Wednesday, May 29, 2013

Replacements, "Alex Chilton" (1987)


A lot of time gone by since I'd had occasion to give this one-time staple of the late '80s another listen, and something about it didn't sound exactly right. I thought at first it was the tempo, seemed rushed, but according to Scott Miller in his indispensable Music: What Happened?, "the CD mastering ... sounds like someone lost the thread of a grand compression plan." He swears by the vinyl version. Sure enough, the original music video I turned up sounds more like it. It's a gushing fan letter before it is anything else, by design, and interestingly not only Paul Westerberg but also Tommy Stinson and Chris Mars get songwriting credit. It is thus so much a group effort it is practically heartwarming. If they can't help themselves with the title, they play it more coy in the song itself. Westerberg blurs the name-checking so it doesn't exactly jump out, but there's no mistaking the sentiment in the chorus: "I'm in love with that song." It's perfect. It's exactly the point—the love, not the song. Which song? Any song—this song even. That's up to you, and a good part of what makes this work. It also sounds more like a Replacements than an Alex Chilton song, another nice point. When I manage to stop thinking and parsing so much, however, and let it play as something that wells up and pricks insistently at one's ears, then it really starts to become apparent what they have managed here. It's a song about being in love with music, admirably overcoming any tendency toward striking the pose of disaffection, and simply giving in to the pleasures of a good song.

Wednesday, May 22, 2013

Eels, "Your Lucky Day in Hell" (1996)


The Eels is essentially a one-man project, the man in question being Mark Oliver Everett, aka "E" (hence, somehow, one presumes, the name of the band), who is the son of a quantum physicist. I don't know the Eels well—in fact, this song, third single from the first album, Beautiful Freak, is for me more on the order of another CMJ discovery (Vol. 38, October 1996, track 2) and subsequent handy mix tape staple. It's possible you know it from one of its movie appearances, in Scream 2, Grosse Pointe Blank, Dead Man on Campus, and Yes Man. I have the first three Eels albums on my hard drive but haven't sat down yet to study them properly. This song, which has more or less made a study of me, has so far been quite enough. How does anyone duplicate the experience of one great song anyway? Last week, when I happened to be having my own private series of lucky days in hell, I found out one of its best uses is as tonic. It is moody affectation from the start, slow and deliberate, with layers of chiming vibe chords and a whining guitar, and then reedy, pulpy keyboard fills fleshing it out. The first line, so strange, powerful, and evocative: "Mama gripped onto the milkman's hand / and then she finally gave birth." This song moves and feels like a bad mood, like an inescapable bad day bearing down, yet at the same time providing the escape. I guess the word I'm looking for is "cathartic," but it didn't start out that way. It insinuates first as shrewd, doomy, intelligent pop music self-consciously slumming, slightly distant and above-it. Then it moves in for the soothing kill. It seems to know where I live.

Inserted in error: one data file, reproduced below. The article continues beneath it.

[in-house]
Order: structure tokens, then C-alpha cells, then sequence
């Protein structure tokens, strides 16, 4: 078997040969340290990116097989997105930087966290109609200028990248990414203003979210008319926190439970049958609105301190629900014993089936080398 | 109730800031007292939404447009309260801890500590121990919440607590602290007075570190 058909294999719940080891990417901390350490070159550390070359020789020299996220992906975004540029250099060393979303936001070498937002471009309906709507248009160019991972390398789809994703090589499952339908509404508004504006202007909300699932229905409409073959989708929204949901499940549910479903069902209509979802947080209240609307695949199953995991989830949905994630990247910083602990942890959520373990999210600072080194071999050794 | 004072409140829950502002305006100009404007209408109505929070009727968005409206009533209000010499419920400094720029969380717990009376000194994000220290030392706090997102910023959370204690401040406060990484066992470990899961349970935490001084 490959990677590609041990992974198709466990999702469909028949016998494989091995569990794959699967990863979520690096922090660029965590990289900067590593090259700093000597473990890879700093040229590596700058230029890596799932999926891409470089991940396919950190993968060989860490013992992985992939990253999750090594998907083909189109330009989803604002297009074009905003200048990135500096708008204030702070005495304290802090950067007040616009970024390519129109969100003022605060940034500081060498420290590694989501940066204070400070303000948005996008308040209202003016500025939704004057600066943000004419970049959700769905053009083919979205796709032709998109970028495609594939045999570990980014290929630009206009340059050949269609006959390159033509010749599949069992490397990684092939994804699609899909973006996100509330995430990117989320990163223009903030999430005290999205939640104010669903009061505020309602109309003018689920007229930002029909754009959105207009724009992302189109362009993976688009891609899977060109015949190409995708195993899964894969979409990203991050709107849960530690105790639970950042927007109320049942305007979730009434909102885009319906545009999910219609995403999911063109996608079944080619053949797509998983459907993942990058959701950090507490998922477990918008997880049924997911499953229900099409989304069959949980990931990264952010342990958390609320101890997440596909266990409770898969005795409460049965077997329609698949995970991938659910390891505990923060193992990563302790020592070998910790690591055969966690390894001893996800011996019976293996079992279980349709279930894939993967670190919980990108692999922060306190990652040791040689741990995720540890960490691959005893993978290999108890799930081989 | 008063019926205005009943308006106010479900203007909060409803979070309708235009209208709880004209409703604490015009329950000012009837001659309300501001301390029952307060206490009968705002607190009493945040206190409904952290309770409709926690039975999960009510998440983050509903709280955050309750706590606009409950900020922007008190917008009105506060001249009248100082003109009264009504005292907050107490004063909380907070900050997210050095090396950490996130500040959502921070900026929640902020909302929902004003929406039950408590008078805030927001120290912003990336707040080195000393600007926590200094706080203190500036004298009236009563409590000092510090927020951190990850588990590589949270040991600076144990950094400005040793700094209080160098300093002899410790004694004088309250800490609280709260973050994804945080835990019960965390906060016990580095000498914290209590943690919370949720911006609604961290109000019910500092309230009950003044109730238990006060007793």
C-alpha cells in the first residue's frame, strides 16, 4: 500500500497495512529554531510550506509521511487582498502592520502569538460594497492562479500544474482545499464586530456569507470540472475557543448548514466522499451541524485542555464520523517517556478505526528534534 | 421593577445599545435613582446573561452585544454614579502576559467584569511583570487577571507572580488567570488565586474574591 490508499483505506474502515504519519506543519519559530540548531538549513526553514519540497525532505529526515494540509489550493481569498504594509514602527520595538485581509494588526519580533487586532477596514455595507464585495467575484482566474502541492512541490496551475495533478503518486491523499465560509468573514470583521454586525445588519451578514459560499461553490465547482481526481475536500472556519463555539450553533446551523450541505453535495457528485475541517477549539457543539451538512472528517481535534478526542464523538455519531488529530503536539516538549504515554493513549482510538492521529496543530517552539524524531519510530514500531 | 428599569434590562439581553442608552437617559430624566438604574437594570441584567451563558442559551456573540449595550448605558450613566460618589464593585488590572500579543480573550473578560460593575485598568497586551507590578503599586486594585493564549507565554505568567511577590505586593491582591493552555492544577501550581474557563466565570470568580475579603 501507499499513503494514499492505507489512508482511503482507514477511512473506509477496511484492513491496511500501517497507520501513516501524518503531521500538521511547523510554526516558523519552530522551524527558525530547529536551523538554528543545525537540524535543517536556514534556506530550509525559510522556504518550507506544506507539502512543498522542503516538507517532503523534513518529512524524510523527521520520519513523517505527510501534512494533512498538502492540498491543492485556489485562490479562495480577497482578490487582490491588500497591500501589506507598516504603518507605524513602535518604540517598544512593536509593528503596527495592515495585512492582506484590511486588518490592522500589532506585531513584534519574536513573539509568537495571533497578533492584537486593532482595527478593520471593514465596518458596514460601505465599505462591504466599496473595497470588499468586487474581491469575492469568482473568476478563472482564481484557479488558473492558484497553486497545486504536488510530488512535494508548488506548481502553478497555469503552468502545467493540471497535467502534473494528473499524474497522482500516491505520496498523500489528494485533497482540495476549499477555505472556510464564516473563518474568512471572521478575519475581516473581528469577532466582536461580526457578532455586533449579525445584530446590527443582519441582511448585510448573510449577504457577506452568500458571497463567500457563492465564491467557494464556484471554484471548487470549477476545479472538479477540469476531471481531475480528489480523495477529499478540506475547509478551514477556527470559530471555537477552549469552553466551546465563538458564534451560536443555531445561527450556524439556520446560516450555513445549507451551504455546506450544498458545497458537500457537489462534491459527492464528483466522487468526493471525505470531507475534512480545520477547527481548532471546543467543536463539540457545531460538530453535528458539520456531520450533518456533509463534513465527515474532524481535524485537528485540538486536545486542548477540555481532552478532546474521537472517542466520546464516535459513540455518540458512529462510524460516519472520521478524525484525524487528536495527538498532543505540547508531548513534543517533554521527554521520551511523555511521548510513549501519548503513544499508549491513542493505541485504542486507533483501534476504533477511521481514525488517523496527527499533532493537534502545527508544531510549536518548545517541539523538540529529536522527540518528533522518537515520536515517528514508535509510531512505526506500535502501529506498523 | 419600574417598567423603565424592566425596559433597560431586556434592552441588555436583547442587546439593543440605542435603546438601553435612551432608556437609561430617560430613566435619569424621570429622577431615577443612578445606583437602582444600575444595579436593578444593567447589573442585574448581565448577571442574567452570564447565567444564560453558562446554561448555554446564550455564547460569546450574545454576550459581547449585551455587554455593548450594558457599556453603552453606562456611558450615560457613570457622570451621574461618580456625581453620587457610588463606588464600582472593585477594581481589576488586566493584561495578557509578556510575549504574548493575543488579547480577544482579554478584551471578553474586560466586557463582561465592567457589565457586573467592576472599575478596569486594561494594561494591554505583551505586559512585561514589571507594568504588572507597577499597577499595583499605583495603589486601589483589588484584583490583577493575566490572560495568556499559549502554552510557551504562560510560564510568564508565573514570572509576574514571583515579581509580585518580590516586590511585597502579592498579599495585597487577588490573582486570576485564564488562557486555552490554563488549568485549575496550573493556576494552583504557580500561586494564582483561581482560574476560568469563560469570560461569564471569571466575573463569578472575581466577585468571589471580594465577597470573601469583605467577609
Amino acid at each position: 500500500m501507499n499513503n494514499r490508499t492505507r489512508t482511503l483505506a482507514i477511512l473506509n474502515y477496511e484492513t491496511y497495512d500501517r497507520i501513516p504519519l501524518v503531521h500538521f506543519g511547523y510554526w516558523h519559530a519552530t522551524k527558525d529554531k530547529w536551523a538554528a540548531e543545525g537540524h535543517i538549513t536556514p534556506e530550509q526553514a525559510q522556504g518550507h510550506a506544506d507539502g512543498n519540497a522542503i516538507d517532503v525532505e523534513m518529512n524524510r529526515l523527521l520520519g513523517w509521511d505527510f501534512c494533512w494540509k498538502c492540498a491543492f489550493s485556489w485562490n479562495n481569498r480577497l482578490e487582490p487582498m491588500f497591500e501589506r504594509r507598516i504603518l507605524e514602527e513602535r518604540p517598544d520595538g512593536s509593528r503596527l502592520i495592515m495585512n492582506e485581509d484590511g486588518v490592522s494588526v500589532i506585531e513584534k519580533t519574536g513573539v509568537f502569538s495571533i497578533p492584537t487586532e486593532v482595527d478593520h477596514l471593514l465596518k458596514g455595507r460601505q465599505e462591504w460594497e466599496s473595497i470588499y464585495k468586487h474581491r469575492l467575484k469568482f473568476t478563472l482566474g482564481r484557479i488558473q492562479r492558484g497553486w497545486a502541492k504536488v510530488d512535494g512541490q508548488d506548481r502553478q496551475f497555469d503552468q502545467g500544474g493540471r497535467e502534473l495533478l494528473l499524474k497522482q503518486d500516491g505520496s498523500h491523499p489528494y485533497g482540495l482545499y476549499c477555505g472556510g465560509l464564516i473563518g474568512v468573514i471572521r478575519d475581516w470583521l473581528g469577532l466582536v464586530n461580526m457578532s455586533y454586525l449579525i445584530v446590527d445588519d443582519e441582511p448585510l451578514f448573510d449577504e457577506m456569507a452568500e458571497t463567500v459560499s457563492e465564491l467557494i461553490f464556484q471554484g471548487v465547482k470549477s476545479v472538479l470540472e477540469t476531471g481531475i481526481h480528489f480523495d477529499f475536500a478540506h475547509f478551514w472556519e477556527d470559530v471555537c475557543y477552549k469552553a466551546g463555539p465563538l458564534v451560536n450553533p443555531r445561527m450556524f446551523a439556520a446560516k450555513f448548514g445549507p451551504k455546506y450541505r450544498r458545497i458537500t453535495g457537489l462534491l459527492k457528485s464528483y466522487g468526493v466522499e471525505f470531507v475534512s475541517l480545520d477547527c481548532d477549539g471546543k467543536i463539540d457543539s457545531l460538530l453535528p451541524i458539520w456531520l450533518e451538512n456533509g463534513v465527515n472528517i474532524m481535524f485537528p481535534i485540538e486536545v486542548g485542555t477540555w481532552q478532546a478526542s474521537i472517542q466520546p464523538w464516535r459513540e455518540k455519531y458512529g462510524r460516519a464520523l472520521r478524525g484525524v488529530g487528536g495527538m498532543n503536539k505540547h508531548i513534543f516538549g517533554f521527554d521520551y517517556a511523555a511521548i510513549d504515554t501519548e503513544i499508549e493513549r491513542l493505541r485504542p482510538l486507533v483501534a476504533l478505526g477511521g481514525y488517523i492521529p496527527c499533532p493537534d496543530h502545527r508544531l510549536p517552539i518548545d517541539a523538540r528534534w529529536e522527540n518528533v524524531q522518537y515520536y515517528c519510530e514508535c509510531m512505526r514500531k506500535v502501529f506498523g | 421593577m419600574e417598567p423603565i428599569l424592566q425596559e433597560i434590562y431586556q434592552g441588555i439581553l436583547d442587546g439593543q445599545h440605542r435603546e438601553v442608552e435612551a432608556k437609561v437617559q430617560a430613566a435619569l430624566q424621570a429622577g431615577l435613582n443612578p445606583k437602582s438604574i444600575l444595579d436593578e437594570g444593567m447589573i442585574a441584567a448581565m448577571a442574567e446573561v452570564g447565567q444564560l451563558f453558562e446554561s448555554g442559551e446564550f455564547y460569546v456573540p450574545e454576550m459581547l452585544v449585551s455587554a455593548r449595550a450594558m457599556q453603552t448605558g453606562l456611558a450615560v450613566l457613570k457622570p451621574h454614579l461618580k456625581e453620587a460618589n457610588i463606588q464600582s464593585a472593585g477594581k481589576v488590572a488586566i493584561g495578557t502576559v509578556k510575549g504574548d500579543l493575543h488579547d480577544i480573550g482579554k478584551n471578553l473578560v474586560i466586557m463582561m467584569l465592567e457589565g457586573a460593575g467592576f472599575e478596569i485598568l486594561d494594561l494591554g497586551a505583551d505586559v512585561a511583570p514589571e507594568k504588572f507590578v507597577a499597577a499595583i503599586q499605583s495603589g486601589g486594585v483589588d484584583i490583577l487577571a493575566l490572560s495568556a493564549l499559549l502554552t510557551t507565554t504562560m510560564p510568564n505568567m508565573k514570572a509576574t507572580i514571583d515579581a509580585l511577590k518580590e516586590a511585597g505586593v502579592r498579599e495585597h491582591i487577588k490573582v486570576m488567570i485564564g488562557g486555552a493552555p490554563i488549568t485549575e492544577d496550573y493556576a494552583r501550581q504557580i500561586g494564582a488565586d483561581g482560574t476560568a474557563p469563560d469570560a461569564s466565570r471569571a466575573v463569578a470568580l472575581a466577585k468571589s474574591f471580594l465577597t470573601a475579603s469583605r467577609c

Sunday, May 19, 2013

The Marquise of O— and Other Stories (1806-1811)

Heinrich von Kleist was a German writer of somewhat morbid tendencies who did most of his work during the period of the Napoleonic wars before committing suicide (with his girlfriend) in his mid-30s in 1811. He is one of those occasional writers of the relatively far past, two centuries distant now in this case, who somehow seem strikingly modern—"cinematic" is a term I have seen applied to von Kleist more than once. Interestingly, the movie treatment of The Marquise of O— (which I have not seen) was directed by Eric Rohmer, a filmmaker regarded with suspicion in some quarters as being overly literary. The Penguin collection of von Kleist stories, translated by David Luke and Nigel Reeves in the '70s—I have it on good authority that a Martin Greenberg translation is to be preferred, but couldn't find it—is indeed some kind of revelation. Modern, cinematic, yes, all true enough, those words are good too. But even more than that, von Kleist is a stone cold master of intricate plotting. The complications are legion in The Marquis of O—, a mixed-up story of sexual intrigue, honor, and class, and yet presented so lucidly that one races to finish. There are few cheats, and the tales remain sturdy and symmetrical as clockwork. On the surface these stories would appear to be anything but, with long convoluted sentences and paragraphs that may sprawl for pages, confronting one with virtual walls of type. But never mind that. Just start reading. You won't stop. The Marquise of O— presently vies with another novella, Michael Kohlhaas, as von Kleist's most famous. They are both splendid. In Michael Kohlhaas an honorable horse-trader seeks justice in a relatively minor civil matter, only to see it explode into international catastrophe. This one is truly cinematic, playing much like a Sergio Leone picture. Contrast these novellas with "The Beggarwoman of Lacorno," a short short ghost story of merely three pages, brilliantly done: scary, uncanny, and with its pieces moved expertly about its board even in the tight confines of the space. None of the rest of the stories in this collection were up to these three for me—"The Earthquake in Chile" came closest—but once started with this guy one doesn't tend to want to stop anyway. He's that good.